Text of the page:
Land tax shock syndrome

Anne Lampe explains how to challenge a huge bill

Anne Lampe


I’ve received an eye-watering land tax bill based on a huge jump in valuation of my investment property. How has my property been valued and how can I challenge it?

Land tax is levied on the unimproved capital value (UCV) of an investment property, holiday home or vacant land you own or have a share in, and is challengeable. The details of how and where to challenge will appear on your notice. Challenges can be mounted to the valuation of the property, not the rate of tax, and they can be done online or lodged in writing.

How is land tax triggered?

Land tax is a state government impost and in NSW it starts being levied when the UCV of a non-prime-residence property exceeds $406,000. The tax amounts to $100 plus 1.6% of the combined value in excess of $406,000. If your properties, excepting your prime residence, exceed an UCV of $2.482 million, the tax levy rises to 2% over that amount.

In other states the thresholds vary and can be found on their Office of State Revenue websites. In Victoria, for instance, land tax kicks in at a UCV of $250,000 while in Queensland it kicks in at $600,000.

However you lodge your objection, you must have good grounds. Giving reasons such as “I can’t afford it”, or “It can’t be right because I hate my neighbours and they have reduced the value of properties in the area” are not regarded as acceptable grounds.

You can challenge on the grounds that the dimensions or description of the land being taxed are not correctly stated, that the interests held in the land by various parties have not been correctly apportioned, or lands which should have been valued separately have been included in one valuation.

What else can I do?

You can research the local real estate market and argue that an equivalent property in size and position down the road sold for much less than your UCV, or that your land value has gone up by 10% but the newspaper says official statistics say they have gone up only 3% in your suburb. The value of the house sitting on the land is irrelevant to the UCV.

Any statistics relied on by you must relate to your area. If your property is in the inner city, land values are likely to have risen faster than in the outer suburbs. Factors such as your personal circumstances or council rates are not considered during the objection review process.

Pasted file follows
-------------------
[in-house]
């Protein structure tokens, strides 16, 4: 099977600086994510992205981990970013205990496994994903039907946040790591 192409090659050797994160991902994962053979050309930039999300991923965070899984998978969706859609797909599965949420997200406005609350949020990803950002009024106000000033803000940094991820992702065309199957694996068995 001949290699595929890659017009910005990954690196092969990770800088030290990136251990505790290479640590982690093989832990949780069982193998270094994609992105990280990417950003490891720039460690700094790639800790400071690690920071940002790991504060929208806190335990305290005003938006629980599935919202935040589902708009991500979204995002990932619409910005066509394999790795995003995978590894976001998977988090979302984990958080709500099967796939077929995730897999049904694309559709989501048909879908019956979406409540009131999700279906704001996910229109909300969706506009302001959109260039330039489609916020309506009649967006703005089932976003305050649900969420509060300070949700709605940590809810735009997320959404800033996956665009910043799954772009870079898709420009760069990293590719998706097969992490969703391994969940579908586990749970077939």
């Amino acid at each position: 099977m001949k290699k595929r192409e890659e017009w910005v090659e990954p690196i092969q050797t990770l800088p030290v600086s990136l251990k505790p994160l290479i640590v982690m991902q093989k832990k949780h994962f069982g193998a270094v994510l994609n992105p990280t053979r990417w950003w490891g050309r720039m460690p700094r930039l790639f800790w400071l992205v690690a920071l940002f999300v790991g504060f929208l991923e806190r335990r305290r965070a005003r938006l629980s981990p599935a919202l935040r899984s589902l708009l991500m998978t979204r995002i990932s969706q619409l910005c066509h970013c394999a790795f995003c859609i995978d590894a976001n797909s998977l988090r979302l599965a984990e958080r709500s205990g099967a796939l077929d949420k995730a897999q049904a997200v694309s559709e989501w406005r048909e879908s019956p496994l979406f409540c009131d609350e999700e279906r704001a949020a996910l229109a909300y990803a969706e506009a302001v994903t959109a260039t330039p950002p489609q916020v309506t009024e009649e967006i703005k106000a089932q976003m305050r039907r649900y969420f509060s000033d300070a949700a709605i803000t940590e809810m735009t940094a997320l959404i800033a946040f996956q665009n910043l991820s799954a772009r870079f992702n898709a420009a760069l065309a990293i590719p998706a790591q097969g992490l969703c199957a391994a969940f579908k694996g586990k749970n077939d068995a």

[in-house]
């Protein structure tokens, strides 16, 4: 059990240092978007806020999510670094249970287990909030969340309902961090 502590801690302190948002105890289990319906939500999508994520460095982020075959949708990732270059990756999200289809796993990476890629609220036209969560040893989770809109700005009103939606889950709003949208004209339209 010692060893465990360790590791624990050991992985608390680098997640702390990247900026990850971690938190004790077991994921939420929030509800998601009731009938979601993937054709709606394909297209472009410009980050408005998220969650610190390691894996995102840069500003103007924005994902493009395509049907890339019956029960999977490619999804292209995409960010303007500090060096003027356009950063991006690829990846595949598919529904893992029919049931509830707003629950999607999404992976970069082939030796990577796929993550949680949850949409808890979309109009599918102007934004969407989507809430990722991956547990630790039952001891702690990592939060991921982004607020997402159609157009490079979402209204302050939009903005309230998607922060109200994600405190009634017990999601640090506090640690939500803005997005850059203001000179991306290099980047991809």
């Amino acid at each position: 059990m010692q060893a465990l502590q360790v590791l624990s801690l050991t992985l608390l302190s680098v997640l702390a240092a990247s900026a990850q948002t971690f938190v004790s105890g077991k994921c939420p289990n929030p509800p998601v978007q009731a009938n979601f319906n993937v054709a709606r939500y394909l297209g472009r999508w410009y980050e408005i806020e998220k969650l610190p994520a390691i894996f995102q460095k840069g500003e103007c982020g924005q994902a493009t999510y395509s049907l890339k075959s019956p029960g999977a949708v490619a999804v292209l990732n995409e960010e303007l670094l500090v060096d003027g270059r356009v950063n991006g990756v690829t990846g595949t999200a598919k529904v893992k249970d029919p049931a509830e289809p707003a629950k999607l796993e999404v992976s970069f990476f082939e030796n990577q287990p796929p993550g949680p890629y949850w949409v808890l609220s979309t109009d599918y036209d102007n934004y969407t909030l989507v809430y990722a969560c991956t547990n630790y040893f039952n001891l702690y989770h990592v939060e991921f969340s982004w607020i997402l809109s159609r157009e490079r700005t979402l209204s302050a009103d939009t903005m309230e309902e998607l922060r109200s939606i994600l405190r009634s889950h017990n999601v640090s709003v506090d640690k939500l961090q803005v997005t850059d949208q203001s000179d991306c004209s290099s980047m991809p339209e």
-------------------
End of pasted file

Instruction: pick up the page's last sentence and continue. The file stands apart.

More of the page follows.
What happens next?

You have 60 days from receipt of the valuation notice to lodge an objection. The last date to object is printed on the front of your Notice of Valuation. If you want to lodge an out-of-date objection (because, for instance, you are overseas or ill at the time the notice is sent) you must provide full reasons why the objection is late. The Valuer-General will then determine whether to accept the objection.

The Valuer-General will appoint an independent valuer who will call and have a chat with you about your grievance and value the property again. This will be sent back to the Valuer-General, who will let you know the result. Generally the process takes about six weeks. In about 50% of cases a variation is recorded, but according to the Property Council these usually mean only small reductions.

What if I am still unhappy with the second valuation?

You can lodge an application in the Land and Environment Court. This will involve an informal mediation with a representative of the Valuer-General to try to reach agreement. If this fails you will have to take the matter to court. This is where it can become expensive. Even though you can represent yourself, it involves a complex process that may require you to hire a lawyer familiar with the process.

How subjective is the process of valuation?

Generally valuers look at a property, take away the value of the buildings and improvements on it, and try to place a value on the block of land assuming there is no house or townhouse or any other improvements on it. The valuer looks at recent sales of other properties in the immediate area and does the sums.

My council rate notice is also too high. How can I challenge that?

Council rates are applied on a group of properties in your area at the rate that applies to all properties. To challenge your rate notice you would need to challenge the UCV of your property as above.

Anne Lampe has written for The Australian Financial Review and The Sydney Morning Herald, winning a Walkley award in 1991.


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